M&G, Aviva join SLI in suspending UK property funds

Added 5th July 2016

Aviva Investors and M&G Investments have suspended trading in their UK property funds, a day after SLI took the same decision, making it three of Britain's top five funds in the sector that have shut their doors since the Brexit vote.

M&G, Aviva join SLI in suspending UK property funds

M&G Investments (M&G), which operates the largest UK property fund said it was forced to temporarily suspend trading in the shares of its £4.4bn ($5.8bn, €5.2bn) M&G Property Portfolio and its feeder fund due to a sharp rise in investors demanding their money back.

"Investor redemptions in the fund have risen markedly because of the high levels of uncertainty in the UK commercial property market since the outcome of the European Union referendum," M&G said in a statement.

"Redemptions have now reached a point where M&G believes it can best protect the interests of the funds’ shareholders by seeking a temporary suspension in trading," it said.

Control sought

Earlier in the day Aviva Investors said it had suspended dealing with immediate effect in its £1.8bn Aviva Investors Property Trust in an effort to safeguard investors.

The announcements came around 24-hours after Standard Life Investments (SLI) suspended all trading in its flagship £2.9bn UK Real Estate Fund following a sharp rise in redemption requests.

Aviva Investors said: “The extraordinary market circumstances, which are impacting the wider industry, have resulted in a lack of immediate liquidity in the Aviva Investors Property Trust,” the firm explained."

It added that the suspension will provide Aviva Investors with “greater control in managing cashflows and conducting orderly asset sales in order to meet our obligations to investors wishing to redeem their holdings”.

More to come

Laith Khalaf, senior analyst at Hargreaves Lansdown said the move by Aviva had signalled that the dominos were starting to fall in the UK commercial property market.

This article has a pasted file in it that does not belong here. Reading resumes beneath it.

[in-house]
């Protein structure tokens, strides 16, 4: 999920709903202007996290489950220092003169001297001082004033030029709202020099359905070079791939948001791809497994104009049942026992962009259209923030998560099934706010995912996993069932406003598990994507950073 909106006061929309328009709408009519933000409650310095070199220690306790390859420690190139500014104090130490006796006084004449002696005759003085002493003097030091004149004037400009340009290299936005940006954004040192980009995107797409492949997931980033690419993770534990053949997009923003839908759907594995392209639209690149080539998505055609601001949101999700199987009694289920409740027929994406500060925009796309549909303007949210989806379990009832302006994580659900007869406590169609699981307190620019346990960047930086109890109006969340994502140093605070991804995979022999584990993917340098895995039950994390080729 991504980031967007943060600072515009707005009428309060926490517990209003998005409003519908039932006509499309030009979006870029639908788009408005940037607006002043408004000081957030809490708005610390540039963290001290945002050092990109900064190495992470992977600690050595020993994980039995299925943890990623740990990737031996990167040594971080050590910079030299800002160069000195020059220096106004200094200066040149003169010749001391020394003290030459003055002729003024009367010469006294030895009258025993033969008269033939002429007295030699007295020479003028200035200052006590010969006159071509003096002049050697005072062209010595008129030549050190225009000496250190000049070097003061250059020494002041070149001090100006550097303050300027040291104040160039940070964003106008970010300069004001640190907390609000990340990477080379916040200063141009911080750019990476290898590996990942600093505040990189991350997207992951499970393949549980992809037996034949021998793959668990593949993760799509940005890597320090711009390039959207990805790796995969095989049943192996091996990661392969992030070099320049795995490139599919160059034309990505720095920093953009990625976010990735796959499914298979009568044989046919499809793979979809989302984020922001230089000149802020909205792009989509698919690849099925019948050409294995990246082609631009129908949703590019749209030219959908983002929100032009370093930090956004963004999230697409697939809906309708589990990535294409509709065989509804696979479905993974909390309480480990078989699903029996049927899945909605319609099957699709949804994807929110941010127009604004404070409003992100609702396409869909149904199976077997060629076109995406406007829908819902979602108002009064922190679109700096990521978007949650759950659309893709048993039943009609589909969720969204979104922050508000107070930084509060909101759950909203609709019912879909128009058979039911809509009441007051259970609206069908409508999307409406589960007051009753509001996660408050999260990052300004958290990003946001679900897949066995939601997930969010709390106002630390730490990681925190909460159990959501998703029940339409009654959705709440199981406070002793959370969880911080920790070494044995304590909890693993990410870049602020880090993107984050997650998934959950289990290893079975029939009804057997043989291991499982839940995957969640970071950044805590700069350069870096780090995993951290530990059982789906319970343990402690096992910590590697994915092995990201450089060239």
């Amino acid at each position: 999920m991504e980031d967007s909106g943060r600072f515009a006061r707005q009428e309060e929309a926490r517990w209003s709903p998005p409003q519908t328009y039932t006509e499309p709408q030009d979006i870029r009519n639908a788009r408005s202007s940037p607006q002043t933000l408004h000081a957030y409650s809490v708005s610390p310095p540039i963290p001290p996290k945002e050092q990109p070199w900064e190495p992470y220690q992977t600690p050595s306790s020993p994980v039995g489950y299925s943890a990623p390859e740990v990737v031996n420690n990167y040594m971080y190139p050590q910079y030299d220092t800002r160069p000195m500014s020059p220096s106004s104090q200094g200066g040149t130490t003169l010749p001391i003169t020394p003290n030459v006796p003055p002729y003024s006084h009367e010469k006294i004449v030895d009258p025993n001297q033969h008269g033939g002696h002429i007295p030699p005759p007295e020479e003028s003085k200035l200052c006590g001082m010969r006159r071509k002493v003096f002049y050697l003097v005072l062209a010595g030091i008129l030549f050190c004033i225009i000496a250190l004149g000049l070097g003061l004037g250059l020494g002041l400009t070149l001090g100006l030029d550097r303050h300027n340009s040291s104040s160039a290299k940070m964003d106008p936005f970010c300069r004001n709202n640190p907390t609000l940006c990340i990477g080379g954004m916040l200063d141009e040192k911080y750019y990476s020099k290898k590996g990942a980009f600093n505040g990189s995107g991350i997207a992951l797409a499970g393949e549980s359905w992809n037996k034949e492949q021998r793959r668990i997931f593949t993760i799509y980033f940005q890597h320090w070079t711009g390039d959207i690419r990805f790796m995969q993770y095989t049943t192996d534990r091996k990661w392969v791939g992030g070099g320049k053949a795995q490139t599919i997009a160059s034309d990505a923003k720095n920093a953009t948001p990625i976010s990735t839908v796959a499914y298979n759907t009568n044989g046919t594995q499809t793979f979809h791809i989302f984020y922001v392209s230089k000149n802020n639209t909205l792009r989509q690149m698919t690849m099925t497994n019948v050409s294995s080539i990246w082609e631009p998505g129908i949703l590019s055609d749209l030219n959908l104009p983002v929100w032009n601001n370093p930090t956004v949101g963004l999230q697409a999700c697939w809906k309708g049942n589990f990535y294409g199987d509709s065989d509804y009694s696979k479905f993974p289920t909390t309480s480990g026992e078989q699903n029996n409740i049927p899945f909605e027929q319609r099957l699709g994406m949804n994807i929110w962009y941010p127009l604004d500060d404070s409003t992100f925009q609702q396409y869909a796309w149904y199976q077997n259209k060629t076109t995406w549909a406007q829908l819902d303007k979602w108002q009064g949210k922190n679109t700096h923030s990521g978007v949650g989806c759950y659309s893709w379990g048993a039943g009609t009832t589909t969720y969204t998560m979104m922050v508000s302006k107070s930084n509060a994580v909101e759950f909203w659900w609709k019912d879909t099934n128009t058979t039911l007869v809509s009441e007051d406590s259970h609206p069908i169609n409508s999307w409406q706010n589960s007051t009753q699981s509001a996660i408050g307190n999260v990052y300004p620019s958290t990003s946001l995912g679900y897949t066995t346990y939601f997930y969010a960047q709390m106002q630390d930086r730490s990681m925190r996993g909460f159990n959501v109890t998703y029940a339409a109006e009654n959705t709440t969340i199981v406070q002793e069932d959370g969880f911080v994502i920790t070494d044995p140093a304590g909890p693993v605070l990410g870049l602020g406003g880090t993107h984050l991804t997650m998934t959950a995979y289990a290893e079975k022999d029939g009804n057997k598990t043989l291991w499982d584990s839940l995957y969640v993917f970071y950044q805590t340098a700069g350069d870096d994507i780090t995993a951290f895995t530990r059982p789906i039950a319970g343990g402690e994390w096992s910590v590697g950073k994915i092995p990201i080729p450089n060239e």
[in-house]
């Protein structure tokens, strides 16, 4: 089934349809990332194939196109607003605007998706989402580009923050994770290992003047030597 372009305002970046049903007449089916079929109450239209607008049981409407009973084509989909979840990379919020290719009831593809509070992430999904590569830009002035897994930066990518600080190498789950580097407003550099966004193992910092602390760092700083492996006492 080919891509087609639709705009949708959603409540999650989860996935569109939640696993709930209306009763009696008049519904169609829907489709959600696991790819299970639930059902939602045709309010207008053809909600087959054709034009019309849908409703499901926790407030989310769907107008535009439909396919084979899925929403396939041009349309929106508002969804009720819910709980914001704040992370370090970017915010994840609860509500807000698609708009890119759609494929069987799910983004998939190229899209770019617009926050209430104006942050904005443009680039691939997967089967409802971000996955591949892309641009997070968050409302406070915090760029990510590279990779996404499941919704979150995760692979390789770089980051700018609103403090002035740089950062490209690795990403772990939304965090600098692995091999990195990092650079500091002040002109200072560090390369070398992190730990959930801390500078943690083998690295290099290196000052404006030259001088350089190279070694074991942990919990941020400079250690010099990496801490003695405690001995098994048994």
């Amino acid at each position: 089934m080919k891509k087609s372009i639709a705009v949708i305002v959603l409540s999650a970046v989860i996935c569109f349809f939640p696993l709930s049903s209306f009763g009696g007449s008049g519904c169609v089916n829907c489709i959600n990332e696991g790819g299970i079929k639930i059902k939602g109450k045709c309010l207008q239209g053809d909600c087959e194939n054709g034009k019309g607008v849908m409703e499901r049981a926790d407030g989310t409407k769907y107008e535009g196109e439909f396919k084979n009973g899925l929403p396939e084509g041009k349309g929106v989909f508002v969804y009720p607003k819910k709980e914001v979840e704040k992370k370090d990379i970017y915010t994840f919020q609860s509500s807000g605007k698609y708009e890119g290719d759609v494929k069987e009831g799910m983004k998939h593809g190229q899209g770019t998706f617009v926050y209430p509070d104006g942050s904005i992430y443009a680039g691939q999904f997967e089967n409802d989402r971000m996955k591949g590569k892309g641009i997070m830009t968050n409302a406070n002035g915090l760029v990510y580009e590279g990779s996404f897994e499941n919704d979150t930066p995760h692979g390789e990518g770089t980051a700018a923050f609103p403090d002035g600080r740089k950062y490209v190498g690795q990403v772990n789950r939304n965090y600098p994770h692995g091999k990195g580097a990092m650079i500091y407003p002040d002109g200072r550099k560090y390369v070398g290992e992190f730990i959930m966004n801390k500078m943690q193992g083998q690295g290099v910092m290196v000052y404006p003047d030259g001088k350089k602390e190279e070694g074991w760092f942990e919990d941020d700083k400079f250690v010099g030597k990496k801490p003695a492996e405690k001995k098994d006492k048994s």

According to Khalaf, investors should focus on the reasons why they invested in the asset class in the first place, as the sector is likely to see further challenging times ahead.

“These managers will now be adding to the supply of commercial properties on the market, which is likely to put downward pressure on prices. Foreign investors might be tempted in by the fall in sterling, but equally they may decide to steer well clear of an economy in limbo,” he added.

Visitor's Comments Add your comment

Add Your Comment

We won't publish your address

About Author

Richard Hubbard

Group Editor

Richard Hubbard is the group editor at Last Word. He is responsible for the editorial content of International Adviser, Portfolio Adviser, Expert Investor and Fund Selector Asia. Richard previously worked for Thomson Reuters and has covered the financial services industry and investment themes from its offices in London, Singapore, Hong Kong and New York. Richard started his career at the Australian Financial Review in Sydney.

Features

US equities: If you can’t beat them, join them

US equities: If you can’t beat them, join them...

European investors have been dismissing US equities as too expensive for a couple of years. But as the S&P 500 continues to outperform other equity markets, appetite for the asset class is again on the...

Directories

Ashburton International
Ashburton International

Ashburton Investments is a new generation investment...

Tweets

Events

Future Advisory Forum Hong Kong 2016
Future Advisory Forum Hong Kong 2016

Tuesday 4th October 2016

Hong Kong

Future Advisory Forum Singapore 2016
Future Advisory Forum Singapore 2016

Thursday 6th October 2016

Singapore

Offshore Bond Workshop Manchester 2016
Offshore Bond Workshop Manchester 2016

12th October 2016
The Midland, Manchester

Future Advisory Forum Cape Town 2016
Future Advisory Forum Cape Town 2016

Tuesday 18th October
The Vineyard, Cape Town

Investment Strategy

Sponsored Content

OTHER STORIES FROM LAST WORD...